From Symbol of War to Symbol of Faith

It is unclear where the fleur-de-lys originated. Among the Egyptians, Persians, Arabs and Greeks, this arabesque evoked warrior-like power. It may be a crista (a sun symbol associated with the power of pagan warriors) or even a stylized phallus suggesting fertility. Brought back from the Crusades, the symbol became tied to the history of French kings after Louis IX’s canonization as Saint Louis on 11 August 1297. In depictions of the king’s life, a crista shines above his head by God’s will. This “tongue of fire” — a Biblical symbol — meant that the kings of France were chosen, crowned, and granted their power by God.

Scattered across North America in the wake of explorer Jacques Cartier, the fleur-de-lys represented the figure and supremacy of Francis I. Assigned by his sovereign to “discover certain islands and countries where there are said to be great quantities of gold,” Cartier sailed to Newfoundland and then Gaspé. He raised one cross at Saint-Servan harbour on 12 June 1534 to show that the country where he had landed belonged to the kingdom of France. A second was assembled and raised at Gaspé on 24 July. A coat of arms with three fleurs-de-lys in relief was fixed on the cross-piece and above it a wooden sign engraved in large Gothic letters with Vive le Roi de France.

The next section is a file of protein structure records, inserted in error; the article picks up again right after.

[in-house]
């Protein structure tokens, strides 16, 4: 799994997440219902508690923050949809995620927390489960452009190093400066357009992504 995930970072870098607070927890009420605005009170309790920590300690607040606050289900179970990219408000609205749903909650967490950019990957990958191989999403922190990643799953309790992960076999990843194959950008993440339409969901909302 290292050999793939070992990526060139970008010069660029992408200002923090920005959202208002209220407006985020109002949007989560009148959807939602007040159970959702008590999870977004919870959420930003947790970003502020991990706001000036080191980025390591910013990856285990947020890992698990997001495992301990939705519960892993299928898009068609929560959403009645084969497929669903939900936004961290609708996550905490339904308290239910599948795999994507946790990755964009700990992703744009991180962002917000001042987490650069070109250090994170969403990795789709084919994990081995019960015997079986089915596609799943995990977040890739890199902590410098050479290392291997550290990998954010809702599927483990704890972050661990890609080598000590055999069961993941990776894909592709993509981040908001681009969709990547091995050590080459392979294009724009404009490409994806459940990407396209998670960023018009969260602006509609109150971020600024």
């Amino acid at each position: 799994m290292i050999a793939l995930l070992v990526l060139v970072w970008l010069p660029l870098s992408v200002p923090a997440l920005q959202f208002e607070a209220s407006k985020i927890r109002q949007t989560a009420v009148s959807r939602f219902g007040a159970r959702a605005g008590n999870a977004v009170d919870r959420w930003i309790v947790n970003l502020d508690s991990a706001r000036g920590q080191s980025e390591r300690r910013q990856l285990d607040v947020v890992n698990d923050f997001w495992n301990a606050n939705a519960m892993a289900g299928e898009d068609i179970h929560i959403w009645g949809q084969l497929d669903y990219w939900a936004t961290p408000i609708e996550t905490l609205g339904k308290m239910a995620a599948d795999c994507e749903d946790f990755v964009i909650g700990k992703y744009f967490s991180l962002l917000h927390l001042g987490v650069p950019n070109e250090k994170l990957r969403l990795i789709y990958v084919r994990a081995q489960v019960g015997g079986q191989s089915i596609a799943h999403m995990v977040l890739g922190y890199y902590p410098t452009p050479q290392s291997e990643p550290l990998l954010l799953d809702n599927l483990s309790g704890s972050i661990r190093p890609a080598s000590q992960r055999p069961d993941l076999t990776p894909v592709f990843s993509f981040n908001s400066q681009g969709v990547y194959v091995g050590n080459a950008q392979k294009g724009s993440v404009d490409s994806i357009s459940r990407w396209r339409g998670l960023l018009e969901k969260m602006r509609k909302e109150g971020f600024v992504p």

The Fleur-de-lys and Ownership

Some 60 years after Cartier’s voyages and the bid by Jean-François de La Rocque, Sieur de Roberval to colonize the St. Lawrence Valley, Samuel de Champlain spent time in Acadia, from which he explored the St. Lawrence Valley and the Atlantic coast. He did not display the fleur-de-lys, then embodied by Henry IV, anywhere he went, not even when he founded Québec City in 1608. He did not invoke it when his city surrendered in 1629 or when he returned to the city after the Treaty of Saint-Germain was signed on 29 March 1632. However, the expression retour des lys (return of the fleurs-de-lys) was used to describe his last voyage to Québec City in 1633 and renewed efforts to colonize New France. The fleur-de-lys continued to symbolize France’s dominion over Canada when Louis XIV came to power on 9 March 1661. That autumn, GovernorPierre Dubois Davaugour, upon seeing the St. Lawrence River for the first time, found it to be a favourable place for the “fleurs-de-lys” to settle. In 1673, Governor Louis de Buade de Frontenac endowed Québec City with “liveries and arms” depicting the fleur-de-lys, a beaver and two moose.

The symbol traveled far beyond the St. Lawrence Valley as explorers advanced and took possession of North America with instructions to display the king’s coat of arms. In 1670, IntendantJean Talon reminded them that they should “draw up memoranda to serve as titles.” The following year, at Sainte-Marie-du-Sault, the French raised a cross bearing the arms of the French king, taking possession of the territory from the Mer du Nord (Northern Sea) and Mer de l’Ouest (Western Sea) to the Mer du Sud (Southern Sea), including both discovered and as-yet-undiscovered lands — in other words, all of North America. A stone marked with the fleur-de-lys and the date of possession was generally buried in the ground at the base of the cross as evidence in the event the sovereign’s rights were disputed.

Uses of the Fleur-de-lys